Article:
I love teaching about gardening, especially at The Older Adult Learning Center of our local university. But I am ashamed to admit I do not always practice what I preach in my community gardening programs. I feel it is time I fessed up. They say that confession is good for the soul, so here are some of my gardening sins. I will first state what I teach, and then tell what I actually do:
- Give each plant the conditions it needs to thrive. We often describe this as putting "the right plant in the right place." However, I seem convinced I can defy Mother Nature. That is why I planted the two spirea (in the picture above) in the shade garden. I wanted to introduce a shrub with light colored leaves, as I thought I had too much dark green there. I know very well that spirea needs full sun, and the shade garden is ... well, shady. The shrubs looked great when I took this photo (this morning), but I am afraid they will have very few blooms. I'm glad to say the climbing hydrangea on the fence behind the spirea, and the deadnettle in front, are doing very well because THEY have the conditions they need. Likewise, the bleeding heart (below) is very happy this year, since I moved it from deep shade to the part shade it prefers.
- Rotate your crops. I am pleased to say I do this faithfully with my vegetables. I have a four-year rotation system that ensures diseases are not passed on from year to year. Unfortunately, I do not always remember this with my annual flowers. I planted zinnias around my wall fountain (in the picture below) every year for several years, resulting in zinnia leaf spot disease each time. Now I find new places for them each year. Choosing more disease-resistant varieties helps, too.
- Label plants when you put them in the ground. This is important for its location as well as its name. When there is no marker, I sometimes forget in the spring and have been known to pull out new growth thinking it is a weed. In the summer, when someone is admiring the plant, I am saved embarrassment by having its name right there. The old memory is not what it was.
I think this is Hermerocalis "Chicago Apache", but there is no marker ,,,,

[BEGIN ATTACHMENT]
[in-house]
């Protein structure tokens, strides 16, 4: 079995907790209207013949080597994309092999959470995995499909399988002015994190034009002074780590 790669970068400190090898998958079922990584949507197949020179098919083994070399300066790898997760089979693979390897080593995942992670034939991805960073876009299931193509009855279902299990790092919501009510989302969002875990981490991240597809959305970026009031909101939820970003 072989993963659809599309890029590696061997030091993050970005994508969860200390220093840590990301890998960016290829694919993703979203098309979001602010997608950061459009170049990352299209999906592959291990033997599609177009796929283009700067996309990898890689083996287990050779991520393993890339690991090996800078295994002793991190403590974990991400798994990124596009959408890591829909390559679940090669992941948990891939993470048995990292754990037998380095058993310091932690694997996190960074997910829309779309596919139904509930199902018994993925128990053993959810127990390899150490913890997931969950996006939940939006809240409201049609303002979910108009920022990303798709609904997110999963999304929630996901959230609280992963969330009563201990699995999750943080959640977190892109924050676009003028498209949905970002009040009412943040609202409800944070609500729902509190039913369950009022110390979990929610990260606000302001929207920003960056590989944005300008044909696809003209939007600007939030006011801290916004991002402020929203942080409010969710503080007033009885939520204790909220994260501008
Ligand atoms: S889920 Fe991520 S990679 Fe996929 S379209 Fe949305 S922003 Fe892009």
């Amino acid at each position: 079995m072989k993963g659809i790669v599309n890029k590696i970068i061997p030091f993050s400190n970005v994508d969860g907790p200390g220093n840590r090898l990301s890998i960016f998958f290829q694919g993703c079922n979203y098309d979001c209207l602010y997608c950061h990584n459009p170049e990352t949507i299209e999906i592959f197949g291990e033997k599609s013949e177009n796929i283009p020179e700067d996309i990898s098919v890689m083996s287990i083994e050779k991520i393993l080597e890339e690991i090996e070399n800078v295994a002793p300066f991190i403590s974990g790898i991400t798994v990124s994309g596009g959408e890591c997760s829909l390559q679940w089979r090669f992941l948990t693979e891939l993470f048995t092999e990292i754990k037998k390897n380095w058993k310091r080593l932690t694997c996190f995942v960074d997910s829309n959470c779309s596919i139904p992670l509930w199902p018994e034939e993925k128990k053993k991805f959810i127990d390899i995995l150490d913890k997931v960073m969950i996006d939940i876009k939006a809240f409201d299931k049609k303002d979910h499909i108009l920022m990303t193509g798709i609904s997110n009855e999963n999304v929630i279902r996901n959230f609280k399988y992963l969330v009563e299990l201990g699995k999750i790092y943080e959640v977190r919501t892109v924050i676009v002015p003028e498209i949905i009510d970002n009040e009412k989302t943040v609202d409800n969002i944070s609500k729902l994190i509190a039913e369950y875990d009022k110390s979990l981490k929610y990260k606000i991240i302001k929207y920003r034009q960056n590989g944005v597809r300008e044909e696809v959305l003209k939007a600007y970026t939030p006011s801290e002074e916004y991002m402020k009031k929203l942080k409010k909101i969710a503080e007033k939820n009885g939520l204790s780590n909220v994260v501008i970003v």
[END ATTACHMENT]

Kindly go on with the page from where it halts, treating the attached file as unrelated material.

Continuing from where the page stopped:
... and is this Hermerocalis "Chorus Line?"
- Don't buy by impulse! The consequence can be great, but it can also be a disaster, such as the obedient plant that is spreading profusely and taking over my world! But who could resist this cute Chinese celandine poppy?...
Fortunately, I found a great spot for it and it works ....
- Clean and sharpen your gardening tools every year. I have this on the Fall Tasks list for my students, and I tell them if not accomplished then, it must be done in the spring. Oops! I just butchered a rose bush with blunt cross-secateurs. Fortunately, HH came to my rescue with a new pair.
- Put peony supports in place before the plant grows too tall. Hurray, I did not miss the window of opportunity this year ....
- Get a soil test. You can purchase a kit at your local Extension office (ours are $9 each) and the resulting information is invaluable. So why don't I do this? I will quickly change the subject ... please call it "soil" not "dirt." This is an American foible that I am sometimes guilty of myself. Remember ... Soil is the substance you grow plants in; dirt is the substance behind my refrigerator.
This is by no means the end of my list, but I think I have incriminated myself enough, and have probably lost all credibility with my students.
In conclusion, here are some new bloom in my garden, today:
Bridal veil spirea
Lily of the Valley
Wishing you a very happy May!
~~ I love reading your comments. I hope you leave one so I’ll know you visited!
In return, I will leave a comment on your blog.